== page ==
Redress for violations of that public policy are not limited to the administrative and penal remedies of the NJLAD. The act authorizes private complaints in the Superior Court for redress under its provisions, N.J.S.A. 10:5-13; it does not foreclose judicial enforcement of independent rights of redress. N.J.S.A. 10:5-27. Independent rights exist under our common law. See Peper v. Princeton Board of Trustees, supra, 77 N.J. at 79-80. The NJLAD supplemented existing law in the area of civil rights; it did not supplant it. Jackson v. Consolidated Rail Corp., 223 N.J. Super. 467, 482-483 (App.Div.1988). Its supplemental prescription of administrative and penal remedies does not foreclose the independent right of judicial action for both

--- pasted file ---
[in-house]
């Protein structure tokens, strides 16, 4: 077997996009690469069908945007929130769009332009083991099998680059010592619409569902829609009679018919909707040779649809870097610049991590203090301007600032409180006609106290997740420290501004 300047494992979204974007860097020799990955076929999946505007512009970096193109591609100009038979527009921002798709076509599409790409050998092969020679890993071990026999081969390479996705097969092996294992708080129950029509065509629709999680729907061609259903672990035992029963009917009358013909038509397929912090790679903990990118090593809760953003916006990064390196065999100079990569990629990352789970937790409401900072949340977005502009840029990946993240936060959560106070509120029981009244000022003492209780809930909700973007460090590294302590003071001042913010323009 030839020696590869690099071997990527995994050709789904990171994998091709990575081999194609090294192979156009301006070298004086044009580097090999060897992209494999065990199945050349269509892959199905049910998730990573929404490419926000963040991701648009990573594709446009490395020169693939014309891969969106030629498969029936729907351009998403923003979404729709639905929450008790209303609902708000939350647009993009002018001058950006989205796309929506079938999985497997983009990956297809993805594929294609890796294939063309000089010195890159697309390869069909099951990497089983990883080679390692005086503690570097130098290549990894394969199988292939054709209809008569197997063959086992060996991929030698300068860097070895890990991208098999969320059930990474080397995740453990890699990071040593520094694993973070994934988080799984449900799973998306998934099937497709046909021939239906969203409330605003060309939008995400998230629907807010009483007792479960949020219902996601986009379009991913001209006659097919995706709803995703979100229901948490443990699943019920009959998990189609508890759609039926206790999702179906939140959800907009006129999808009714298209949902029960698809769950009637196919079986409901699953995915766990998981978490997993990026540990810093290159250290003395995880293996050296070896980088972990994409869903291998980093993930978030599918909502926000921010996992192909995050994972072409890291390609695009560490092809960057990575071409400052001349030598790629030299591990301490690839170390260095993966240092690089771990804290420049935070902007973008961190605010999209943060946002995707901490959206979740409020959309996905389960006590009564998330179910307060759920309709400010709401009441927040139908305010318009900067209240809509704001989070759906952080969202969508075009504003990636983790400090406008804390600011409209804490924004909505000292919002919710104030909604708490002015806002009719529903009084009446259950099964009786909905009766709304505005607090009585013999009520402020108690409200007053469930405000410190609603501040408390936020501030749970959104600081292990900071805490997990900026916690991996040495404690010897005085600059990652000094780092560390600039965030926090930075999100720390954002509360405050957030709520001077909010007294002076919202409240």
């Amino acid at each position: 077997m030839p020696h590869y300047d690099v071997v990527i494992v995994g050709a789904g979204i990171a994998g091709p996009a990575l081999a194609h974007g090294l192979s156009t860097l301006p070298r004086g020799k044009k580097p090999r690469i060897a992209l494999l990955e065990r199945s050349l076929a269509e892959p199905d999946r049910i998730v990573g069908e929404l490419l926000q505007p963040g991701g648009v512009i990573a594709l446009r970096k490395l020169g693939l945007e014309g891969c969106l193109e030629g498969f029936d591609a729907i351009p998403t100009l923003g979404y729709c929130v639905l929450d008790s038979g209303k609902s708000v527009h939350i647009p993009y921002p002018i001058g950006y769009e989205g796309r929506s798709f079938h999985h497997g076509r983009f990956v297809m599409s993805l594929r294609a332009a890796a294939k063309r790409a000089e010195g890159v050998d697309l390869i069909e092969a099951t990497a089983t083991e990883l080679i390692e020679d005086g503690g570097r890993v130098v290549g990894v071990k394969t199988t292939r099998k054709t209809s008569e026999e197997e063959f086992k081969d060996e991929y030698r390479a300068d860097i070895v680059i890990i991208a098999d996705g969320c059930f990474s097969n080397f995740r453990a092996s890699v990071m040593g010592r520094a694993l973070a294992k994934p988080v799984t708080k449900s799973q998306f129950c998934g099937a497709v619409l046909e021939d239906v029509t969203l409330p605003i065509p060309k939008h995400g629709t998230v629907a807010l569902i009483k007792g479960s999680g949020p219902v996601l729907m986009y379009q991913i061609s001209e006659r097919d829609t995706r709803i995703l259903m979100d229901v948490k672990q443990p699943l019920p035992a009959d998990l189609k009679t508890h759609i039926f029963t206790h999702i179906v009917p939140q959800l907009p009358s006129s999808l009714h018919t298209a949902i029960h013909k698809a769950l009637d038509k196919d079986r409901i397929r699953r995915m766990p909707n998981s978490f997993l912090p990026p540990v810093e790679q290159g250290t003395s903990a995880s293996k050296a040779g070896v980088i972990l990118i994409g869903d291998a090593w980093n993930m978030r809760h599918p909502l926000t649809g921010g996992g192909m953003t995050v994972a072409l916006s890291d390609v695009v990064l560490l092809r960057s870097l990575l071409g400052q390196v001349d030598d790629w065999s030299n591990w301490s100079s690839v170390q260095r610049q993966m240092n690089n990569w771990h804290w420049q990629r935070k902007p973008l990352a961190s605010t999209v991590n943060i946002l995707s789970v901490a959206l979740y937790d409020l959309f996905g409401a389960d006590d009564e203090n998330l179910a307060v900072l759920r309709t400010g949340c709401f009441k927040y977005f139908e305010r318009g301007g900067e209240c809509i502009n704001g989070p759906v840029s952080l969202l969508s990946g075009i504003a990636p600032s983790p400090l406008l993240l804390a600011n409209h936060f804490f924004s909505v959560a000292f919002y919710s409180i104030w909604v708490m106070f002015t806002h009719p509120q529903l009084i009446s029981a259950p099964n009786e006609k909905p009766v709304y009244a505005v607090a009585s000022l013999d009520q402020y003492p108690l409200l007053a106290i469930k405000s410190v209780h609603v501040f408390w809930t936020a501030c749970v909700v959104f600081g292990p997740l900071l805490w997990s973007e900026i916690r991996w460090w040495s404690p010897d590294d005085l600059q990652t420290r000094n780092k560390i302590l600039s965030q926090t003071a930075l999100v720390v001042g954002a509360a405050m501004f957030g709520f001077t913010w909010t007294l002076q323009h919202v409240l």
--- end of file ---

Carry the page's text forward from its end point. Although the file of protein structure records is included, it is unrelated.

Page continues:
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compensatory and punitive damages. These latter, more expansive remedies sustain recognition of private interest redress for the wrongful and tortious character of illegal discrimination. Lally v. Copygraphics, 85 N.J. 668, 670-672 (1981).
Defendant challenges the sufficiency of the proofs on plaintiff's wrongful discharge-sex discrimination claim.*fn1 It contends the trial judge should have granted its motion for judgment notwithstanding the verdict. We begin our assessment of these contentions with a review of the applicable principles of law.
In Peper v. Princeton University Board of Trustees, supra, 77 N.J. at 81-84 and Goodman v. London Metals Exchange, Inc., 86 N.J. 19, 30-32 (1981), our Supreme Court adopted the methodology of McDonnel Douglas Corp. v. Green, 411 U.S. 792, 93 S. Ct. 1817, 36 L. Ed. 2d 668 (1973), as the starting point for proving an illegal discrimination case under the NJLAD. See also Clowes v. Terminix Intern., Inc., 109 N.J. 575, 595 (1988); Andersen v. Exxon Co., 89 N.J. 483, 492 (1982). As the Andersen court noted: